It’s finally here- fast food workers across the nation are taking to the streets, holding signs and petitioning for an increase in the minimum wage to $15 an hour.
To what end?
Patrick M. Sheridan writing for CNNMoney highlighted an example of the plight of a man trying to support a family on minimum wage:
“Frankie Tisdale, a 26-year-old worker from a KFC in Brooklyn said he will join the strike with fellow workers next week.
“Tisdale lives in his father’s house in Brooklyn with his girlfriend and two young children. He earns $8 an hour and works between 14 and 23 hours a week.
“With less than $200 a week, he sometimes has to choose between buying food for the family and taking his kids’ clothes for a wash to the laundromat. He said it’s too expensive to eat at the KFC where he works so he never does. ‘Everything costs more. Why can’t my pay go up?’ Tisdale says.”
Because you are not producing more.
I’m sorry Frankie, but that’s the cold, hard truth…
For the record, I have no problem with workers striking or protesting for higher wages. If a group of employees wants to pressure their employers and air their grievances by striking- more power to them.
I have several issues with mandated minimum wages.
Wages on mean rise with productivity. Every rise in income in America came on the crest of a period of increased productivity as a nation.
You can attempt to mandate wages- but you cannot mandate an increase in wages and protect jobs unless you are willing to also mandate employment. In nations that have attempted this, most notably the Soviet Union and Greece, the government must subsidize employers for excess labor.
Eventually, the system collapses under it’s own weight. It’s simple- cash needed to subsidize low productivity jobs at higher wages outstrips the revenues produced by that same labor.
Now specifically to Sheridan’s example…
If you intended to raise sympathy, you should have featured someone other than Mr. Tisdale!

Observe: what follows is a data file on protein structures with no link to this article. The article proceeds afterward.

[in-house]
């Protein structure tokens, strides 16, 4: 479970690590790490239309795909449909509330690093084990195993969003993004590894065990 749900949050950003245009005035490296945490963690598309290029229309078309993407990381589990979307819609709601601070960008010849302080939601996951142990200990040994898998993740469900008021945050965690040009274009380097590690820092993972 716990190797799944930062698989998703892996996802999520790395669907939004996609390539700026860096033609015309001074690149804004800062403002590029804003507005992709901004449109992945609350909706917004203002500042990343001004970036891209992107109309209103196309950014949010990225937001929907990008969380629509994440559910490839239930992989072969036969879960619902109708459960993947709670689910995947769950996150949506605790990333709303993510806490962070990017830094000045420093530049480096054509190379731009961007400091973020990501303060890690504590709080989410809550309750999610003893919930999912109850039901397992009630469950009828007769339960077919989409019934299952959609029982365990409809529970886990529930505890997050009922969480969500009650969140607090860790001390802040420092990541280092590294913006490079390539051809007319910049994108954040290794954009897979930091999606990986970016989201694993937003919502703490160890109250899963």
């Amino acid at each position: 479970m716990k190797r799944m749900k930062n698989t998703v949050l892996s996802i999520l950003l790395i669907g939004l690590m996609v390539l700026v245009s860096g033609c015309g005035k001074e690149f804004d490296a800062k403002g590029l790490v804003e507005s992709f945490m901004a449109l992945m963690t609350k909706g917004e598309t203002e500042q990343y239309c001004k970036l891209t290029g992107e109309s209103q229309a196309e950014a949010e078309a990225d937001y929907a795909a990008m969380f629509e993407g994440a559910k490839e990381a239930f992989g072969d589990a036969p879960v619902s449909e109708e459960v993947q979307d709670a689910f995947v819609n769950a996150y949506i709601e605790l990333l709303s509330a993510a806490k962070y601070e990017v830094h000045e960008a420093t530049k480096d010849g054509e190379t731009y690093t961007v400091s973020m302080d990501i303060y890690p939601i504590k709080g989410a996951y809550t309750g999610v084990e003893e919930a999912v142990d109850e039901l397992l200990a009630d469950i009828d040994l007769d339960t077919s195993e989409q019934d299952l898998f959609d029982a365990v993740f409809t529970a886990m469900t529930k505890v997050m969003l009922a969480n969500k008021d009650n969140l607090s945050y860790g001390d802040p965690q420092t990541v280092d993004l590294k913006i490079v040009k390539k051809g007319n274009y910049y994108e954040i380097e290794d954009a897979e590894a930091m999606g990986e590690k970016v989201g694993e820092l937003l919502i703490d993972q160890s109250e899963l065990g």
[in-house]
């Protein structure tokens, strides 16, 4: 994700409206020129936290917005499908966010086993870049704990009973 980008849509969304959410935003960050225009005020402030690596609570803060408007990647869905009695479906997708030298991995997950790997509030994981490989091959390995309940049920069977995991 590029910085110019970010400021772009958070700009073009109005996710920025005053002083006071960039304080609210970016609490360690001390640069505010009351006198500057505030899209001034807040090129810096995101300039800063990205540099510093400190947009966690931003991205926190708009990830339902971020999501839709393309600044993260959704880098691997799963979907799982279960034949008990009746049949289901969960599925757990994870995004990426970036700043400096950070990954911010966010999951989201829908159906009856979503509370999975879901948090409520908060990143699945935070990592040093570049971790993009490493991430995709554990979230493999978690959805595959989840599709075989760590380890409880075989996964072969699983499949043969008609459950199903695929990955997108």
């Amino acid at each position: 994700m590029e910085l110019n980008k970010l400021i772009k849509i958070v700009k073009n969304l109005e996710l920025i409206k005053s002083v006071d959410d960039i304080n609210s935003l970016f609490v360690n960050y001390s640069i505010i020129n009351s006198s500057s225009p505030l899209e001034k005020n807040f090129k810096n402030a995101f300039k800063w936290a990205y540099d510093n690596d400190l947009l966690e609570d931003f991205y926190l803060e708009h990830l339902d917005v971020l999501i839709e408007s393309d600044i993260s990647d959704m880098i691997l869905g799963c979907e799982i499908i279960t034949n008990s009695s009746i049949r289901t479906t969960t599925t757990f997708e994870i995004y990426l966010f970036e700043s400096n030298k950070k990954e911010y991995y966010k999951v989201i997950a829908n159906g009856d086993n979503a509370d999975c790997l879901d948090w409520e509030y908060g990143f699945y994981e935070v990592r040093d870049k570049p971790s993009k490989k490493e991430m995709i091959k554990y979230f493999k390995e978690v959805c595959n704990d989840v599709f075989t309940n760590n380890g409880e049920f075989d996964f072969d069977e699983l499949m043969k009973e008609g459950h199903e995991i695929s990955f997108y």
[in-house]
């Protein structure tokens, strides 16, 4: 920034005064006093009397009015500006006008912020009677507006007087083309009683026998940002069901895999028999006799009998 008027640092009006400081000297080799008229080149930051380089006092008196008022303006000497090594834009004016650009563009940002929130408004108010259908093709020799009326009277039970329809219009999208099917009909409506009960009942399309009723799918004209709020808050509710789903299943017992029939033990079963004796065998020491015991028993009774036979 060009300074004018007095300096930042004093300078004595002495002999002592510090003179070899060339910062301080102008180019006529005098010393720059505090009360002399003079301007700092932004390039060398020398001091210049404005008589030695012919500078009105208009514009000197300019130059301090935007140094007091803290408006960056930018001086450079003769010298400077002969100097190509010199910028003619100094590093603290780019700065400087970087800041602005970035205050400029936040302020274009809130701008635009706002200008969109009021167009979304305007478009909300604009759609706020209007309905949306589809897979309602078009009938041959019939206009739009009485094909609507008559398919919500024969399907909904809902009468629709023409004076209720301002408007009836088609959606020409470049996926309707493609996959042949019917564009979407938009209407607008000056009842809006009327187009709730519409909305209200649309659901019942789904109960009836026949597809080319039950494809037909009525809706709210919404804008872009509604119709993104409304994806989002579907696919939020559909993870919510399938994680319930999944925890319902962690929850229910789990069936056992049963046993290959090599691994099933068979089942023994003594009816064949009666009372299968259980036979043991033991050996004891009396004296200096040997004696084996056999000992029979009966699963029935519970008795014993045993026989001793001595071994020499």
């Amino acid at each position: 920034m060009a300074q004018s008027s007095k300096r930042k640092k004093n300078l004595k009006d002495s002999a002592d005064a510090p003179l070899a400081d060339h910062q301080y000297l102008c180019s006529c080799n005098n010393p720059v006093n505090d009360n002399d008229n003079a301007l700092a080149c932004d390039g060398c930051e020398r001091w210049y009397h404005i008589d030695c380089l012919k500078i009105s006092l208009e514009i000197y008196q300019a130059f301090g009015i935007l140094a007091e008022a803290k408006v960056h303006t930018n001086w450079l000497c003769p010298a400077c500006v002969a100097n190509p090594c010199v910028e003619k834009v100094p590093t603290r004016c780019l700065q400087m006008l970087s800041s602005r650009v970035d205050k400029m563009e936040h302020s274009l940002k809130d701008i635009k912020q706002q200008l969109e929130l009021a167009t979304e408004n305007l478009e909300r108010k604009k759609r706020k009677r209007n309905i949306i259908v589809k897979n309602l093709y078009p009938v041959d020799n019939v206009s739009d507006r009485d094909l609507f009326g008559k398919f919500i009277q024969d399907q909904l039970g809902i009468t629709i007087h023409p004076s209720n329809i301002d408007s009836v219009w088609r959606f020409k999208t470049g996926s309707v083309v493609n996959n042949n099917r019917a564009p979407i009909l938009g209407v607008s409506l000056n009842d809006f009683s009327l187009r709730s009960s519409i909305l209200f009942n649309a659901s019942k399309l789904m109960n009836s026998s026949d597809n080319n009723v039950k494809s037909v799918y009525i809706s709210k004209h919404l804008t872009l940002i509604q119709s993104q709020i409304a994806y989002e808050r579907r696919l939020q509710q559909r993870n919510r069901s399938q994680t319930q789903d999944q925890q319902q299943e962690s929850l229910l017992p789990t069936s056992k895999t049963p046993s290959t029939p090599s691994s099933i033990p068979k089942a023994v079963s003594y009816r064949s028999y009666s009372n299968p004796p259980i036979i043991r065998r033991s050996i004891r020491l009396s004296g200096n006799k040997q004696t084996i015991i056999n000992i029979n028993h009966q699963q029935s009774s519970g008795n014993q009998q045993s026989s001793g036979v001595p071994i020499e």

Tisdale is sadly typical of the employee trying to “raise a family” on minimum wage, which, as a point of fact, is a very small percentage of all minimum wage earners.
Tisdale is living with his father and his girlfriend- note “girlfriend,” not wife, and the two children they produced without the means to provide for them.
To make matters worse, he’s working an average of only 14 to 23 hours a week. How many people can care for a family on 23 hours a week at any average job?
You can choose to address this issue on an institutional or societal level and simply mandate that employers pay more…
…or you can look at this on an individual level, which is much more beneficial.
First of all, the bracket that includes minimum wage earners is extremely volatile. The vast majority of people earning minimum wage today will be earning far more in less than four years.
Despite how it might appear on the nightly news, only about 5% of all hourly workers and 3% of all workers employed in the U.S. earn minimum wage.
If you’re currently working for minimum wage, there’s a very good chance that you’re single, under 25 working part time and still part of a family that makes more than $66,000 a year.
There’s also a very good chance that you’re a student. 62% of all minimum wage workers are enrolled in high school, college or vocational training.
That’s great! The single most important factor determining your earning capacity is your education, followed closely by work experience and job performance…
…which is exactly what minimum wage jobs are designed for.
These are jobs- not careers.
Employers don’t want to condemn you to minimum wage either. They know full well that people stuck at or near minimum wage are not satisfied, engaged or productive employees for very long.
I recently spoke with a representative from a growing restaurant chain who has no problem attracting good employees at minimum wage- as a part-time job or a step toward higher wages.
When I asked him about his take on the minimum wage debate, he basically told me that the math was very simple. In his chain, which is typical, the margin of profit to the franchisee is about 11 cents on every dollar. Let’s just round it to 10%.
A hike in minimum wage to even $9 an hour would be a 24% increase in labor costs.
Fewer hirings at the entry level and higher prices to the consumer.
It’s just math…
My focus is not on societal change. I’m getting too old to swing my sword at windmills.
My focus is on the individual…
What can YOU do- as an individual, to escape the trap of minimum wage?
#1 Stay in school… Your education is still the greatest determinant to your earning power. The vast majority of all minimum wage earners lack or have not yet earned a high school diploma.
#2 Don’t have kids…until you can afford them. The vast majority of people trying to support children on minimum wage are single mothers who had their first child under the age of 20.
#3 Develop your talents and abilities… Your earning power is determined by your value to your employer.
It really is that simple…
Or- you can pick up a sign and strike.
Just remember- no matter how high they set the minimum wage, it will always be the minimum.
Don’t settle for minimum- at any rate.